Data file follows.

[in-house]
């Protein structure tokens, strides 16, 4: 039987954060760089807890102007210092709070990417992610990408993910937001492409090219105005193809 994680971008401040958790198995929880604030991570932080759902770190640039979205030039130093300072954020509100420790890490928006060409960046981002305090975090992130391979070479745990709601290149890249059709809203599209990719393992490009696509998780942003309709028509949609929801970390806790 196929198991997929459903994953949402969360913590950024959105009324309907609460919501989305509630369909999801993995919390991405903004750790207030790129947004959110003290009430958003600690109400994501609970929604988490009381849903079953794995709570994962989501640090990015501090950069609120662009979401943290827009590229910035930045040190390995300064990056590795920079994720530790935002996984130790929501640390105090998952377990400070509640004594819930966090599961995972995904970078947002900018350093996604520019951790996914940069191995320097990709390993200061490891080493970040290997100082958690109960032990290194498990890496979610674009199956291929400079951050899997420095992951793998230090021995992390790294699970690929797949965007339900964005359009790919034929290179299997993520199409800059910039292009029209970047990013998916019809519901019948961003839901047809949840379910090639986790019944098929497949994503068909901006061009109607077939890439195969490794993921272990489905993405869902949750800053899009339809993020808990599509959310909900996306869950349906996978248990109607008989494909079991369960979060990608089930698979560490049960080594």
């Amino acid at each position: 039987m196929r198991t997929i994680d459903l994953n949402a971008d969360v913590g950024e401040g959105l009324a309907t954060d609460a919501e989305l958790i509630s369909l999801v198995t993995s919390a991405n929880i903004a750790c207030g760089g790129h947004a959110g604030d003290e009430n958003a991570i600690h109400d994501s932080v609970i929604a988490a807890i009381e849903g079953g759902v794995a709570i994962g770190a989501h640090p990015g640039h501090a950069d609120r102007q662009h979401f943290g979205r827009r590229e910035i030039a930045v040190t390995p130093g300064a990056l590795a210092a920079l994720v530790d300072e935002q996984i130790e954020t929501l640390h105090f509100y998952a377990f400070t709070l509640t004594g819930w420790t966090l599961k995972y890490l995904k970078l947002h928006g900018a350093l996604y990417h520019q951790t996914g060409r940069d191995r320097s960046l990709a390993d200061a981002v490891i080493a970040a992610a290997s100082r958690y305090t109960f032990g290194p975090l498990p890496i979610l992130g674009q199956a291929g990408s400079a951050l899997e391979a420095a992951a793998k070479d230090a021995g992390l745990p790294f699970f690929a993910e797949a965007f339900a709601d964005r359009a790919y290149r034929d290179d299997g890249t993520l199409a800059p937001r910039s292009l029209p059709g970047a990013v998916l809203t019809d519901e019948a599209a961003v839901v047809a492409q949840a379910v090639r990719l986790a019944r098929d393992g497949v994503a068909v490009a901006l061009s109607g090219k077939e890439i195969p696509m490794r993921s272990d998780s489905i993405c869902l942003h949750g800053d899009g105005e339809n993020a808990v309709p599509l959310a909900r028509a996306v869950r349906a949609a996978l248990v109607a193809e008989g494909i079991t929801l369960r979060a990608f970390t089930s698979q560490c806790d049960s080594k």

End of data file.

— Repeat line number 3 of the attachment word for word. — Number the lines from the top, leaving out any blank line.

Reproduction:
């Amino acid at each position: 039987m196929r198991t997929i994680d459903l994953n949402a971008d969360v913590g950024e401040g959105l009324a309907t954060d609460a919501e989305l958790i509630s369909l999801v198995t993995s919390a991405n929880i903004a750790c207030g760089g790129h947004a959110g604030d003290e009430n958003a991570i600690h109400d994501s932080v609970i929604a988490a807890i009381e849903g079953g759902v794995a709570i994962g770190a989501h640090p990015g640039h501090a950069d609120r102007q662009h979401f943290g979205r827009r590229e910035i030039a930045v040190t390995p130093g300064a990056l590795a210092a920079l994720v530790d300072e935002q996984i130790e954020t929501l640390h105090f509100y998952a377990f400070t709070l509640t004594g819930w420790t966090l599961k995972y890490l995904k970078l947002h928006g900018a350093l996604y990417h520019q951790t996914g060409r940069d191995r320097s960046l990709a390993d200061a981002v490891i080493a970040a992610a290997s100082r958690y305090t109960f032990g290194p975090l498990p890496i979610l992130g674009q199956a291929g990408s400079a951050l899997e391979a420095a992951a793998k070479d230090a021995g992390l745990p790294f699970f690929a993910e797949a965007f339900a709601d964005r359009a790919y290149r034929d290179d299997g890249t993520l199409a800059p937001r910039s292009l029209p059709g970047a990013v998916l809203t019809d519901e019948a599209a961003v839901v047809a492409q949840a379910v090639r990719l986790a019944r098929d393992g497949v994503a068909v490009a901006l061009s109607g090219k077939e890439i195969p696509m490794r993921s272990d998780s489905i993405c869902l942003h949750g800053d899009g105005e339809n993020a808990v309709p599509l959310a909900r028509a996306v869950r349906a949609a996978l248990v109607a193809e008989g494909i079991t929801l369960r979060a990608f970390t089930s698979q560490c806790d049960s080594k």